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December 2003

Giving thanks for what may grace your table

NewsWire Editorial

This weekend we celebrated a holiday of thanks at my home, a thoroughly American day. Gratitude is a spirit that can nurture us through challenging times, so Abby and I made much of Thanksgiving Day this year. Even as HP slipped out the back exit of its HP 3000 sales floor, we could find plenty to be grateful for. Perhaps like 3000 customers in the post-HP-sales world, we didn’t expect to see some of the bounty that appeared at our table.

In Texas, Thanksgiving day had a sharp aura of autumn this year. Autumn is a season of surpassing brevity here in the Southwest, just a whistle stop between the long haul of summer and our unpredictable winter months. This year our Thanksgiving gave us autumn temperatures, clear skies and the husks of leaves blowing everywhere in an insistent wind. I gave thanks for the weather, having grown up in a region of Midwestern America where the holiday could arrive off Lake Erie on the winds of a blizzard.

Perhaps the climate of change has turned less challenging for HP 3000 customers. Now, more than two years after HP’s exit announcement, the winds of fear don’t seem to pummel the IT pros who built their careers on MPE. They may have spent much of 2002 dreading the change that was foisted on them. But we see a lot of evidence that the community is pursuing the training and planning to carry them to the new frontier. Customers undertake this change with no great relish for the work. But they seem confident they will survive, and perhaps thrive on the new accomplishments they’ll have to notch over the next four years or so.

The nights in Texas carried a real chill around Thanksgiving, something I compare to the pockets of customer anger which I still encounter. This frosty weather is good for something down here: it kills off insect eggs that would otherwise hatch and swarm us in our interminable summer. The chill of customer anger is something to be thankful for in some shops. There’s nothing like anger to motivate you to press through uncertainty. We have observed that this anger makes customers more certain that HP will not sell them any more servers of any kind. There’s always the camera and printer business to keep HP warm through this winter of discontent, perhaps something HP shareholders can give thanks for.

Inside our modest home, we prepared for a flexible feast. We could have as many as 20 diners at our table, or as few as five. We made enough turkey, ham, dressing and potatoes to meet the maximum needs. This weekend we’re grateful for the leftovers, which keep our time in the kitchen to a minimum, with maximum dining pleasure.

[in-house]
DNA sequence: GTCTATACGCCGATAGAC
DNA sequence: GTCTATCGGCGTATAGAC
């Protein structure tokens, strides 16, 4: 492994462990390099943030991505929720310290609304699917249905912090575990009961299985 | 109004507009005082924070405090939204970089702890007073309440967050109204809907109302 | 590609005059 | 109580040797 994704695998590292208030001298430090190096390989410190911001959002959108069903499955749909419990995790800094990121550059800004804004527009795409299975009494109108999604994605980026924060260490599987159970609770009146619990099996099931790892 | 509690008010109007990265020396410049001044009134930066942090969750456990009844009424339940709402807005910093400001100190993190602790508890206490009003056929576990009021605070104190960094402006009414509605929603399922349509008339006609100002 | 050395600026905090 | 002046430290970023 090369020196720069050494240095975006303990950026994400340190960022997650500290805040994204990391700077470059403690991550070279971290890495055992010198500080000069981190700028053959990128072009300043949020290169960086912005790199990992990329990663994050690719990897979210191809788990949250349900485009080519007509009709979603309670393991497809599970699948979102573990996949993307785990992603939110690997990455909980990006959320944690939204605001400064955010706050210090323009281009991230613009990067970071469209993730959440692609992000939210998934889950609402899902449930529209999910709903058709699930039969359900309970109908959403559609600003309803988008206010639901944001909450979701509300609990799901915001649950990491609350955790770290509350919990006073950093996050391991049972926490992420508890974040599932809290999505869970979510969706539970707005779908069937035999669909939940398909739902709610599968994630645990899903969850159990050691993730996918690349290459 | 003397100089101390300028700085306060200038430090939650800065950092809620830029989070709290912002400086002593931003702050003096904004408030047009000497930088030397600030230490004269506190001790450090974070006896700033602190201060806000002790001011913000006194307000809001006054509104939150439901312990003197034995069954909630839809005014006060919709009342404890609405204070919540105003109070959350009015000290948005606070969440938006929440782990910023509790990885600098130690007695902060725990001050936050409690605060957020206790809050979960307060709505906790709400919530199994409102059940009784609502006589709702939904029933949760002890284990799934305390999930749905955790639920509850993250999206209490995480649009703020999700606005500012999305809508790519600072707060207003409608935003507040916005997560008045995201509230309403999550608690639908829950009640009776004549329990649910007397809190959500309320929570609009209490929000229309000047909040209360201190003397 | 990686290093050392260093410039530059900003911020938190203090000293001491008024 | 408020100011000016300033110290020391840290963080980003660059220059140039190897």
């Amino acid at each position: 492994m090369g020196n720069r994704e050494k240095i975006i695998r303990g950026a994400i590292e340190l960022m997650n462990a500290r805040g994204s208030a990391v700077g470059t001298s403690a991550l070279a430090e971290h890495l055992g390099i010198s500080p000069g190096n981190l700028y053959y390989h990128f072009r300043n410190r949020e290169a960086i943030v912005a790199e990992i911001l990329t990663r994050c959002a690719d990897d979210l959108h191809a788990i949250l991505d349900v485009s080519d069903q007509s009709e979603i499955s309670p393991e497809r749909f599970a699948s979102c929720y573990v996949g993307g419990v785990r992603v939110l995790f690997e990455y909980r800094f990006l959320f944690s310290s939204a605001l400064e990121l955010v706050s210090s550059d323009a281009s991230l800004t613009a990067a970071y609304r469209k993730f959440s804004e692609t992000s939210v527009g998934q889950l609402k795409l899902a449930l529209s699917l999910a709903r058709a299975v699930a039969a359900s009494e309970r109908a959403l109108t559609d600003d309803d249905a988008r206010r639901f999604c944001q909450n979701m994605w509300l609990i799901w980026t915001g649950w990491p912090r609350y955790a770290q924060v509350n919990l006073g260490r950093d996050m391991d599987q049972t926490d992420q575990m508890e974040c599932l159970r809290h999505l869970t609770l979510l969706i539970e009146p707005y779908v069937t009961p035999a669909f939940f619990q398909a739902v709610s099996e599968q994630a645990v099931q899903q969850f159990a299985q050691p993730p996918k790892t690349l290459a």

As a 3000 site, you can be thankful for such flexibility. It’s difficult to know who’s going to show up for you in the years to come, between the outside help you’ll hire and consultants you can engage. Resources are plentiful this Thanksgiving, though, with lots of able IT pros looking for work and service companies standing by, ready to help. We didn’t know who would show up at our celebration, but we knew we’d have a complete meal, because we put ourselves in charge of the fundamental entrees. That looks like good advice for most of the 3000 shops, a do-it-yourself marketplace for all of the 19 years I’ve known it. Hire people, or contract with somebody to train your staff, and you can ensure your transition menu will be complete.

The homesteading customer might find themselves in the same place I stood on the afternoon of the meal. I was braising vegetables for the first time in my life, a fundamental task that had escaped my cooking experience. My braised carrots went into a Russian recipe I fixed in honor of Vladimir Volokh, the 3000 software maven who happened to be on a Texas customer tour over the holiday. Braising is a basic kitchen skill, something I’d compare to freeing up disk space on MPE volumes. There’s lots of cooks out there in the 3000 community who have never braised parts of their 3000 systems. The 3000 transition era, like Vladimir’s attendance at our table, gives us all a reason to learn basics, something else to be thankful for.

Thanksgiving is a day of migration in America. Families gather after the busiest travel day of the year, or people cross the city to fill out their friends’ tables. We think that a pot luck Thanksgiving works best for those who don’t have to migrate very far. You get to bring your favorite dish, the one that represents Turkey Day for you. Abby’s brother Ken brought the classic green bean casserole, and Nathan made his honey glazed spiral cut ham. Nick put out dip and veggies. Vladimir brought a superior wine. Wayne showed up with good humor and after-dinner jokes.

As you migrate away from your IT career as you’ve known it, you can take a pot luck approach to your departure. We see people bringing system administration skills that aren’t taught at universities. They arrive in new places, which use Unix or Windows, with testing habits that their companies can be thankful for. Or they set out for the land of the third party, for the first time in their careers, with newfound caution and care for building a replacement relationship now that HP has moved away.

Thanksgiving delivers on its promise this year, because the need for sharing is so great right now. We came to our table hungry and happy to exchange the dishes of a holiday. Think about what’s right with the world, your life and your computer career. Challenges can whet your appetite for the taste of the new.

— Ron Seybold

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